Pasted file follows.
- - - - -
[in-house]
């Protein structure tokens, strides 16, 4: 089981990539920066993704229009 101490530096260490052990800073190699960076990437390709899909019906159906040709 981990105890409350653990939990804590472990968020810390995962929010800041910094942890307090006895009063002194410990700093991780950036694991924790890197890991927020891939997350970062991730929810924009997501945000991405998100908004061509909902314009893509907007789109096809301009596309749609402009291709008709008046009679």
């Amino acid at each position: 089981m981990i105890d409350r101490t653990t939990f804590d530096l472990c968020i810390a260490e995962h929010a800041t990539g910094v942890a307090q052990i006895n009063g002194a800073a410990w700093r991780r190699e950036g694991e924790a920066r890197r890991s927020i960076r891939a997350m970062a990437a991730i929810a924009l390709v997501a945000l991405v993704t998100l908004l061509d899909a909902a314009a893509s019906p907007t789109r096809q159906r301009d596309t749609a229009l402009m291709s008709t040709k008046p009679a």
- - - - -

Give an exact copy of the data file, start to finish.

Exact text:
[in-house]
């Protein structure tokens, strides 16, 4: 089981990539920066993704229009 101490530096260490052990800073190699960076990437390709899909019906159906040709 981990105890409350653990939990804590472990968020810390995962929010800041910094942890307090006895009063002194410990700093991780950036694991924790890197890991927020891939997350970062991730929810924009997501945000991405998100908004061509909902314009893509907007789109096809301009596309749609402009291709008709008046009679």
């Amino acid at each position: 089981m981990i105890d409350r101490t653990t939990f804590d530096l472990c968020i810390a260490e995962h929010a800041t990539g910094v942890a307090q052990i006895n009063g002194a800073a410990w700093r991780r190699e950036g694991e924790a920066r890197r890991s927020i960076r891939a997350m970062a990437a991730i929810a924009l390709v997501a945000l991405v993704t998100l908004l061509d899909a909902a314009a893509s019906p907007t789109r096809q159906r301009d596309t749609a229009l402009m291709s008709t040709k008046p009679a």